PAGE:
The main reason Erki Kasemets needs these material props to mark time is that human memory can only record a limited amount of the past – this is the case with both the personal and the "great" [events from] history. People who are keen on writing keep diaries or find themselves writing their memoires for similar reasons, but Kasemets, as a visual artist, has found another way of preserving memories (longer), a considerably more experimental way.

The path Kasemets has taken evokes the workings of the human memory – not only is he recording the information, he is also processing it. While organising, standardising, compressing and decompressing the information, he must inevitably make choices and decisions that may lead to overlooking, losing and distorting some of it; that is, it becomes evident that no matter how hard we try to remember, and try we must, in reality we cannot rely on the content or durability of the wri- tings, notes or "safeguarded" records.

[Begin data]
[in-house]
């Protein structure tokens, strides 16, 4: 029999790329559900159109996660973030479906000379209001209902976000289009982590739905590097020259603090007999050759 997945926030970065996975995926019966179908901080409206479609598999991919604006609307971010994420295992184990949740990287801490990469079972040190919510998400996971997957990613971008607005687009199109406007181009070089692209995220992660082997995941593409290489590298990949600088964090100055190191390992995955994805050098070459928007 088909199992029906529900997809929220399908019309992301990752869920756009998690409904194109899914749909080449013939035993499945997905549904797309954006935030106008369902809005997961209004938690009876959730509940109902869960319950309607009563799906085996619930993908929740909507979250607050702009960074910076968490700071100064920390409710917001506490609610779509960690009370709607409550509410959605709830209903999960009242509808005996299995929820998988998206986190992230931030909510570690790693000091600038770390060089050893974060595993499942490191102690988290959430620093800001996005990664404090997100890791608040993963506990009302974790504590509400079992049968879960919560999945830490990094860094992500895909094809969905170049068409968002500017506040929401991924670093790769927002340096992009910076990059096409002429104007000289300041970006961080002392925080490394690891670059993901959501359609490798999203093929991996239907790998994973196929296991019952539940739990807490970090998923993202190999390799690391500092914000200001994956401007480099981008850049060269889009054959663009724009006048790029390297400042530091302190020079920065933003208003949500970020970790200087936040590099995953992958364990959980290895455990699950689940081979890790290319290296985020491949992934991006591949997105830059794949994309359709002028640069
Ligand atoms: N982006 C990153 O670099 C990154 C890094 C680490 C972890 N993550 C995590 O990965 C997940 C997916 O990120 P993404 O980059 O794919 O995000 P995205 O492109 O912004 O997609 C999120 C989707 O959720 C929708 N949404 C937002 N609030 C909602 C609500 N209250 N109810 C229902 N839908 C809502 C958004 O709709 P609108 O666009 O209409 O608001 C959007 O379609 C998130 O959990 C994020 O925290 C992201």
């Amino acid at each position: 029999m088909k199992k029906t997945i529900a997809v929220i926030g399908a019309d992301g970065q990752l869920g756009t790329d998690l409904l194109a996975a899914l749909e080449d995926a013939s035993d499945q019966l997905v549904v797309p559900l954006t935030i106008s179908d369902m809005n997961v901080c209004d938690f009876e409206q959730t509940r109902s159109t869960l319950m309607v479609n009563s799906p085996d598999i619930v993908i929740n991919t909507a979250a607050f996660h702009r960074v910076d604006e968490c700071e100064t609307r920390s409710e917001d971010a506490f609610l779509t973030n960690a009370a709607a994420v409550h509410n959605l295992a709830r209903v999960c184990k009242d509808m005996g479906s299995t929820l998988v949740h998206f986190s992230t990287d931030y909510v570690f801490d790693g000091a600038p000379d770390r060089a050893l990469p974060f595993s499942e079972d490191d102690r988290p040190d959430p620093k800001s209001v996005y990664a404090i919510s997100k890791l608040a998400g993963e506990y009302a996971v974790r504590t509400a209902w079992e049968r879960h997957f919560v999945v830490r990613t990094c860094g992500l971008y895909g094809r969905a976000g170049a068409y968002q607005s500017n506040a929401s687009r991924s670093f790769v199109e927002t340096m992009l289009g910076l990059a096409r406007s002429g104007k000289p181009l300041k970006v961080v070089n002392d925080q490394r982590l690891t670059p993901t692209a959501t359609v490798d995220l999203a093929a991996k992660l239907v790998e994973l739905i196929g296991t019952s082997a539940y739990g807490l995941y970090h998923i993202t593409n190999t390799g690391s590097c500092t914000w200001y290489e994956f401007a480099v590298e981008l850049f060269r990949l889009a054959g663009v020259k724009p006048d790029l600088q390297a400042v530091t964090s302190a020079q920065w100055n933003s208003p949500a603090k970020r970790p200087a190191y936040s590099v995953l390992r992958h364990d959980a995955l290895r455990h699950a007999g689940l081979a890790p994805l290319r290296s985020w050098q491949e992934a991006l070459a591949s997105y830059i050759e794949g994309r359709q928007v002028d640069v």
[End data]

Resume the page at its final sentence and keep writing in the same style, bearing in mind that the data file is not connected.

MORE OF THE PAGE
Compact disc

Compact discs are one of the most metaphorical signifiers of time and memory in Kasemets's work. First of all, Kasemets uses defunct or broken CDs; that is, discs that have been created to record and play back information but have become obsolete 1) because they cannot fulfil their original function 2) because the recorded information has been later deemed not worthy of preserving. The very existence of such objects raises the question of whether there actually is any value and relevance in the process of storing information.

Furthermore, CDs are becoming a technological relic, just like floppy discs and VHS cassettes before them. Alongside portable USB-sticks, an increasing amount of information is now being stored on "clouds" or online servers (Google Docs, Dropbox, social media sites). A large part of the revolving information of our digital age is as immaterial and untouchable as the memories and dreams hidden in the dusky folds of the human brain. As the name suggests, visual artists have always given form to the immaterial but there is an important question haunting Kasemets's work: could it be that even this activity is becoming a relic? Time passes and space has become more abstract than ever – what, then, is left?

Ave Randviir-Vellamo is a PhD student in the Information Studies and Interactive Media programme at Tampere University,
she was editor of KUNST.EE from 2009 to 2011.

1First published in Estonian as “Kasemetsa Hääl”, editor, Johannes Saar, 8. I 2013.